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Ali Mobini, Mohammed, , . Earth’s Epistemic Fruits for Harmony with God: An Islamic Theodicy
2013, in The Blackwell companion to the problem of evil (eds J. P. McBrayer and D. Howard-Snyder), John Wiley & Sons, Ltd, Oxford. Chapter 20.
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Publisher’s Note: The best life is realized when all existents are in such harmony with one another that all can play their assigned roles. Suffering always comes from disharmony. The vital harmony of life is harmony between creatures and Creator; and the way in which a creature fits with the existence of the Creator is a necessary condition for the creature’s survival. Among all creatures, human beings are able to have comprehensive knowledge of God and achieve an active harmony with God in all aspects. The earth is a testing ground in which humans can prepare themselves epistemically and then practically to contribute actively to harmony with God. Since a laboratory has its own rules, we should not expect an ideal life in the earthly laboratory. After the laboratorial role that one plays in the present world, one still is on the watch and can share in the experiences of living people and develop epistemically so that one receives an epistemic safe point that is necessary for harmony with God.

Comment: A great chapter to use when teaching about theodicies, especially because it can be hard to find non-Christian theodicies in mainstream Philosophy of Religion literature. The laboratory analogy is particularly interesting, and it could be good to have a couple of seminar questions relating specifically to the strength of this analogy.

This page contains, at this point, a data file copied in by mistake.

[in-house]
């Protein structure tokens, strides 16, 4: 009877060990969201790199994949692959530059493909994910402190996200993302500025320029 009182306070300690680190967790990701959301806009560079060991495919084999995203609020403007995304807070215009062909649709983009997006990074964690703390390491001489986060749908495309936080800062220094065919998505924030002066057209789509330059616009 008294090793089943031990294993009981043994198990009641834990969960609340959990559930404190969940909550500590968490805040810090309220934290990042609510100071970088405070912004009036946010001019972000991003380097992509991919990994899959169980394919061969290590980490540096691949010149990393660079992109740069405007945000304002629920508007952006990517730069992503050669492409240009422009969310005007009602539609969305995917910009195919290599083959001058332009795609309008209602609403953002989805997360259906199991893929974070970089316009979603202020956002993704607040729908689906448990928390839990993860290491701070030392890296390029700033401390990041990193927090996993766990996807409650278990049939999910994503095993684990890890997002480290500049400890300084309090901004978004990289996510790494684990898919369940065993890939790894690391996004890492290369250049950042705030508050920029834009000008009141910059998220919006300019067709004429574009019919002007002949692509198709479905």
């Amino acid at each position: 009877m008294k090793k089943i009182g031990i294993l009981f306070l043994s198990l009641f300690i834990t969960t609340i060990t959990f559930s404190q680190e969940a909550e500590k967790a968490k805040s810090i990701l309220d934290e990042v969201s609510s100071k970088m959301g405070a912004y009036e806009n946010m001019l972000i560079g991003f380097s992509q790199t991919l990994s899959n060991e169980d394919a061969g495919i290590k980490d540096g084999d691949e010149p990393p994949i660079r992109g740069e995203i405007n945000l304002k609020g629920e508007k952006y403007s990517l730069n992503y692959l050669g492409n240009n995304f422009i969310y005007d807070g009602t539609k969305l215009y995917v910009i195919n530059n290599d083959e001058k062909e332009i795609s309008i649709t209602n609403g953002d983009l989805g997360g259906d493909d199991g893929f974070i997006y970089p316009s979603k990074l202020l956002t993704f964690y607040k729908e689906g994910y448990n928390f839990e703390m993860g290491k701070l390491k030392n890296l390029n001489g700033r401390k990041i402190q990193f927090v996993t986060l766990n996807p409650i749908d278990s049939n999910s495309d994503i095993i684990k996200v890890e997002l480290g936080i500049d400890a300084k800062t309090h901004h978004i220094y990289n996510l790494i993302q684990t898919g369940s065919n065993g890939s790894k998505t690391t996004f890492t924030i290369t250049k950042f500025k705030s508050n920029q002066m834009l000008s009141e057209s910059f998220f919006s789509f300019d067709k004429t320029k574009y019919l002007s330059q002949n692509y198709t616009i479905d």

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Allen, Sophie, , . A Critical Introduction to Properties (Bloomsbury Critical Introductions to Contemporary Metaphysics)
2016, Bloomsbury
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Added by: Simon Fokt, Contributed by: Naomi Osorio-Kupferblum

Publisher’s Note: What do blue things have in common? Or electrons? Or planets? Distinct things appear to share properties; but what are properties and what is the best philosophical account of them? A Critical Introduction to Properties introduces different ontological accounts of properties, exploring how their formulation is shaped by the explanatory demands placed upon them.